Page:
STACKED is a Scout column that aims to dig down into the delicious details of Vancouver’s better sandwiches and burgers. From banh mi and burgers to sliders and reubens, the goal is to craft and catalog an ever-growing an archive of awesome that visitors and locals alike can reference when at their very hungriest. Dig in!
Once upon a time in Toronto’s Kensington Market there was an ongoing battle to satisfy my soul. In the fight were two iconic sandwiches, one stuffed with peameal bacon and the other loaded with sliced sausage and peppers. In Vancouver, I’ve seen a short-lived butcher shop attempt the former and once tasted a shadow of the latter on Commercial Drive during Car Free Day, but neither – to my knowledge – have made regular appearances, at least in the last decade. Maybe the appeal of both is just an eastern thing.
The peameal bacon situation here remains woefully unresolved, but I’m glad to report that a reasonable facsimile of the sausage and peppers sandwich is now available at the brand new Caffe di Beppe in Gastown. It’s a lot less spicy than the one I remember, but the contents are pretty much the same (minus the fennel). It’s also sold by weight, so you can direct the counter person – with your hands – just how long or short you want the sandwich to be and to either go light or to town with the mix.
I’ve only had it once (yesterday afternoon), but it was damn delicious. Again, this first batch was super mild, and I wonder if it wouldn’t benefit with a little spice kick from either the sausage or the pepper mix. In any event, you should definitely try it for yourself…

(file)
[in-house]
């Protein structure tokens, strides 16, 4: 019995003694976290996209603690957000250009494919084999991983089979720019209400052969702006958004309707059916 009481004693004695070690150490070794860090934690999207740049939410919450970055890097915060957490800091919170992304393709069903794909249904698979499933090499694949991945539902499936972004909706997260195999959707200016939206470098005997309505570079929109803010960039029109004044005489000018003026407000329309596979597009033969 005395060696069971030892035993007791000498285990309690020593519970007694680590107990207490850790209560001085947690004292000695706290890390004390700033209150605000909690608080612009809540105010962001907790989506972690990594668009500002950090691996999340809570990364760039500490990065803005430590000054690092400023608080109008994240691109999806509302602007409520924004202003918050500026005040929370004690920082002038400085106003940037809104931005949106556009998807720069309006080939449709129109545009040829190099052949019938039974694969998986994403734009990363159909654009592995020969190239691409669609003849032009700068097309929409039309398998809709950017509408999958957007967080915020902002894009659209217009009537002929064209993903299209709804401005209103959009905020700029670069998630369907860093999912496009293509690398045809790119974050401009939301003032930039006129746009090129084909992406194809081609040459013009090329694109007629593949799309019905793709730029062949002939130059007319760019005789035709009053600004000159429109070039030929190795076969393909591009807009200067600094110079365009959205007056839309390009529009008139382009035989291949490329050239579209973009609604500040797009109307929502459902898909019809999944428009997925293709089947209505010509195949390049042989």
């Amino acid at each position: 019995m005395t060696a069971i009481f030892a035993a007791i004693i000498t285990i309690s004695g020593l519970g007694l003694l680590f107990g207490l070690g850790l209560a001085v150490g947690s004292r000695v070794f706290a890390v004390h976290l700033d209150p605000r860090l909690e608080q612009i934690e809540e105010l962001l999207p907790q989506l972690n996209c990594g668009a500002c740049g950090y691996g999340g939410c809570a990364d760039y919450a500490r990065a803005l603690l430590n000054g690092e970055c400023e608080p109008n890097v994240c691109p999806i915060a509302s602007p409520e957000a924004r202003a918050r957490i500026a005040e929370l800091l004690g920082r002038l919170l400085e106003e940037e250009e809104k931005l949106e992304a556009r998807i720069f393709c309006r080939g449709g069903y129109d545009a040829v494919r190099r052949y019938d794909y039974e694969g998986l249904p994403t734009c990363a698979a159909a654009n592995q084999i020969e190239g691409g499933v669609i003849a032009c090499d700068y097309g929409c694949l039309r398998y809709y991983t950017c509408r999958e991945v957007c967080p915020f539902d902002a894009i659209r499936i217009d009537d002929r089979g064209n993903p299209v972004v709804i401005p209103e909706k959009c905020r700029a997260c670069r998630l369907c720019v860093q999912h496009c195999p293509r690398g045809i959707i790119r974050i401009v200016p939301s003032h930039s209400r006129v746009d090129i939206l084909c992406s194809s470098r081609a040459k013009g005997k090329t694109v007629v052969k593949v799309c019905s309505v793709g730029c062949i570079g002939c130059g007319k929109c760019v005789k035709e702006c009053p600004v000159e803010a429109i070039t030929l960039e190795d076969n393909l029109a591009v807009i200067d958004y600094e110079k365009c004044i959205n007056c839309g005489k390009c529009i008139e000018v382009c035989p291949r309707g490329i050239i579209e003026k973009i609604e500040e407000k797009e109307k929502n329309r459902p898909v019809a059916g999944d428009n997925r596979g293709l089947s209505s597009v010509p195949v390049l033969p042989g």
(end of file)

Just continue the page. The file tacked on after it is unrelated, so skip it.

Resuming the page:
1. Canned Italian plum tomatoes — the base of the pepper mix. Lots of robust flavour and impact here, as the juices soak through and permeate every bite of the sandwich. It’s always what makes it a bit of a mess. (Don’t worry, the bread contains it.)
2. White onion. A key, flavour-amplifying ingredient of classic slow and low tomato sauces. A lot of people don’t like onions in sandwiches, but they can relax in this instance as they aren’t the least bit pronounced.
3. Green and red peppers add tang, texture, colour and nutrition. Their Scoville level is zero, so don’t sweat it. Literally.
4. Filone bread. It’s an Italian yeast loaf that’s similar in texture and taste to a fresh baguette. It’s kind to sauce and teeth — perfect for a beast like this that appears to plead in its puddle for a knife and fork. Resist. Use your hands.
5. Pork sausage made in-house with plenty of imported green fennel (different than the finocchiona sausage at sister restaurant Pizzeria Farina). It’s very mild.
6. There’s a fine dice of sweet Calabrian chilies in the pepper mix. This is where the sandwich’s gentle spice lives.